The link between synaptic pathology and neurological deficits has been studied in ME7-infected mice where a progressive decrease in the number of synapses in the stratum radiatum was associated with degeneration of the presynaptic compartment and loss of dendritic spines, well before the death of CA1 pyramidal neurons [13–16]. Concomitant with this initial synaptic pathology, there are abnormalities in hippocampal synaptic plasticity, which parallel alterations in spontaneous etiological behaviors such as open field activity, burrowing, and nesting .
Further, studies of the ME7 scrapie strain in infected mice  demonstrated that slight changes in Tau metabolism and hyperphosphorylation are associated with scrapie during the late stages of disease (20 weeks) suggesting only that Tau dysfunction is not associated with the processes linked to early onset of disease and is therefore not a useful biomarker for early detection of TSEs.
The microtubule associated protein Tau is mainly expressed in CNS neurons and plays an important role in stabilizing microtubules, axonal maintenance and axonal transport. Although the accumulation of hyperphosphorylated Tau in the cerebral cortex is not a general feature of human prion disease neuropathology, it has been found in human cases and experimental mouse models of vCJD as well as in patients with a specific PRNP point mutation causing GSS [19, 20].
In this manuscript we compared the levels of total Tau (T-Tau) and phosphorylated Tau (P-Tau) in brain and blood from three experimentally transmitted mouse scrapie strains. These three scrapie agent-mouse strain combinations have well-characterized and distinguishing biological, biochemical and neuropathological properties. In addition, we also studied Tau in naturally occurring prion disease by measuring T-Tau and P-Tau in brain and blood from human cases of sporadic CJD (sCJD). Although quantitatively and qualitatively the levels of Tau only distinguished one of the three different mouse-adapted scrapie strains from the other two in clinical C57Bl/6J mice, the question still exists as to whether Tau-associated neuropathogenesis differs between naturally occurring forms of human prion diseases and those arising by transmission.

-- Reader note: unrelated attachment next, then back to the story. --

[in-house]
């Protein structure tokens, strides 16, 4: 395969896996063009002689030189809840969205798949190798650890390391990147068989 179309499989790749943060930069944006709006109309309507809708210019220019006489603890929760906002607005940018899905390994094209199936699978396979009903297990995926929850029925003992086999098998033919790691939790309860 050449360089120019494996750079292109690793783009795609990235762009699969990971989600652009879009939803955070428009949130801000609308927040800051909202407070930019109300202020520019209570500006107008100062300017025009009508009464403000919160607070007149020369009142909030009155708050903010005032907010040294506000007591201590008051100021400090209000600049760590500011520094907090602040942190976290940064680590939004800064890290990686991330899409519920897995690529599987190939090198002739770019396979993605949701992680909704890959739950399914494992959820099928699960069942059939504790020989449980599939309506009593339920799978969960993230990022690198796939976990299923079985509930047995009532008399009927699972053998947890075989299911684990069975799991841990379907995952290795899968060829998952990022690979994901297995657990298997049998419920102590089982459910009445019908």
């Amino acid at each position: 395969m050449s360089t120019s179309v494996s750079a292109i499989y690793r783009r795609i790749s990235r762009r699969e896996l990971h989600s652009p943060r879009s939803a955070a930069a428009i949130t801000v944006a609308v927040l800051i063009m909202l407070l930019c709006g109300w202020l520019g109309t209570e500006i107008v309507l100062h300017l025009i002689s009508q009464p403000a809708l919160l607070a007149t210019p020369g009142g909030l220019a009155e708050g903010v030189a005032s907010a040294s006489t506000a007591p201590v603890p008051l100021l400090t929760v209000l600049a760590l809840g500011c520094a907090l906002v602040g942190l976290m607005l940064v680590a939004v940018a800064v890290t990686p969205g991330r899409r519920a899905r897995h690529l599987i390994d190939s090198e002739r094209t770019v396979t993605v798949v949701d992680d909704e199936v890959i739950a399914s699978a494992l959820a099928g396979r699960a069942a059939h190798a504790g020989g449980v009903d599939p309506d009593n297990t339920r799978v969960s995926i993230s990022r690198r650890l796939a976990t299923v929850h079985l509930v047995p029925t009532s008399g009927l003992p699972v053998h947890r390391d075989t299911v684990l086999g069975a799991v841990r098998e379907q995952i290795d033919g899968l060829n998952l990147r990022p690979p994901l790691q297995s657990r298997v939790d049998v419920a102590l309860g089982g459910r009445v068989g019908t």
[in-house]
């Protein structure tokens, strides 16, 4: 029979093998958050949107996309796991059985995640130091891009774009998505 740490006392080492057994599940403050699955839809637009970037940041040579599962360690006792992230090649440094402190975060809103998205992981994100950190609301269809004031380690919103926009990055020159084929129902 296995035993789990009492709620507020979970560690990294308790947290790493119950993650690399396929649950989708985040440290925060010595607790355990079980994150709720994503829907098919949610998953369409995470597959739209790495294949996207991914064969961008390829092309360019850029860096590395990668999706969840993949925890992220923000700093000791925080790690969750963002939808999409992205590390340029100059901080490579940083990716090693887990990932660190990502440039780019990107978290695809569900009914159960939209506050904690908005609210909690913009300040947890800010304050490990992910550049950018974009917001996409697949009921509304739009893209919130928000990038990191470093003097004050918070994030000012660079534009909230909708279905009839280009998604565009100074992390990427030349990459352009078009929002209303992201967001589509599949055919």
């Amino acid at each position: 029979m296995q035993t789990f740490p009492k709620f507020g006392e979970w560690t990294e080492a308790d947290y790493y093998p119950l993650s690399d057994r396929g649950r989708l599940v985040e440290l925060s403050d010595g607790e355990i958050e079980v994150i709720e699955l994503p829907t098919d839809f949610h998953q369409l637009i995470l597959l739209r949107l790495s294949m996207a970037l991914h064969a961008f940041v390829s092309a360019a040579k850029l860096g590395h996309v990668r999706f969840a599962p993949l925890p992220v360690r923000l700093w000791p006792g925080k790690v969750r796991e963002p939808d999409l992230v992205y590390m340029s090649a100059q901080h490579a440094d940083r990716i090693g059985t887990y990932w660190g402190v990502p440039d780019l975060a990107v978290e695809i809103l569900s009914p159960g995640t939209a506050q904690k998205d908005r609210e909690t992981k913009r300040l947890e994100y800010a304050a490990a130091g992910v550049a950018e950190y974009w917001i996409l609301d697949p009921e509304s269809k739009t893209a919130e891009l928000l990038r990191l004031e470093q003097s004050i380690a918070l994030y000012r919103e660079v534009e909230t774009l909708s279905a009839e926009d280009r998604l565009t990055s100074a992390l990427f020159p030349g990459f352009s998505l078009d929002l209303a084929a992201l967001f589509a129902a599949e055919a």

Weanling C57Bl/6J mice were infected by the intracerebral (i.c.) route with 1% brain homogenates (approximately 5 logs of infectivity) prepared from mice who were clinically affected with mouse-adapted scrapie (15 mice i.c. injected). The incubation periods of the infected C57Bl/6J mice were: 162 ± 8 for ME7, 137 ± 5 for 139A and 151 ± 5 for 22L. The neuropathology was similar between strains (data not shown), but the 139A strain demonstrated white matter involvement while ME7 and 22L did not . In addition, all three scrapie strains contained minimal, if any, plaque formation.
The prion disease status of the infected mice was confirmed by Western blotting, which demonstrated the presence of PK-resistant PrPSc (PrPres) (not shown). The PrPres profile was typical for PK-treated PrPSc showing three bands in the 20–30 kDa region comprised of unglycosylated (20–21 kDa), monoglycosylated (23–25 kDa) and diglycosylated (27–30 kDa) PrP. In addition, similar to our previous report , we observed that the PK resistance differed for PrPres from the three scrapie strains (data not shown) with PrPres isolated from ME7 and 22L brains having similar modest levels of PK sensitivity while PrPres from 139A brains was partially digested to the three characteristic bands in the shortest time and thus was the most sensitive to PK digestion.
We hypothesized that the distinguishing biological and biochemical properties associated with neurodegeneration related to each group of scrapie strain-infected C57Bl/6J mice might be reflected in the levels of T-Tau and P-Tau in both the brain and blood at the late stages of clinical disease.
We measured the levels of T-Tau (Mab DA31) and P-Tau (Mabs CP13 and PHF1) in the brains of uninfected C57Bl mice and three mouse-adapted scrapie strain-infected mice using the EIMAF (Enhanced Immunoassay using Multi-Arrayed Fiberoptics) technology  to achieve an accurate and quantitative assessment. Brains from uninfected TauKO mice  were used to establish the background levels of T-Tau and P-Tau signaling in our system, while the Tau overexpressing JNPL3 mouse line, a well characterized transgenic model of tauopathy which has a P301L mutation in the Tau gene, and develops neurofibrillary tangles, was used as a positive control . Analysis of brain samples showed that scrapie-infected mice exhibited increased T-Tau and P-Tau levels compared to uninfected mice (Fig 1). The P-Tau/T-Tau ratio was significantly greater in the ME7 infected mouse brains compared to the uninfected C57Bl brains (~0.7 vs 0.3) (p < 0.05). When the brains from scrapie-infected C57Bl mice were compared, T-Tau was highest in the 139A and 22L infected mouse brains although not significantly different than in the ME7 infected brains. The P-Tau levels were similar in the 139A- and ME7-infected mice, but were significantly (p<0.05) lower in the 22L infected samples (Fig 1). This indicated that the biological differences between scrapie strains only altered the P-Tau levels.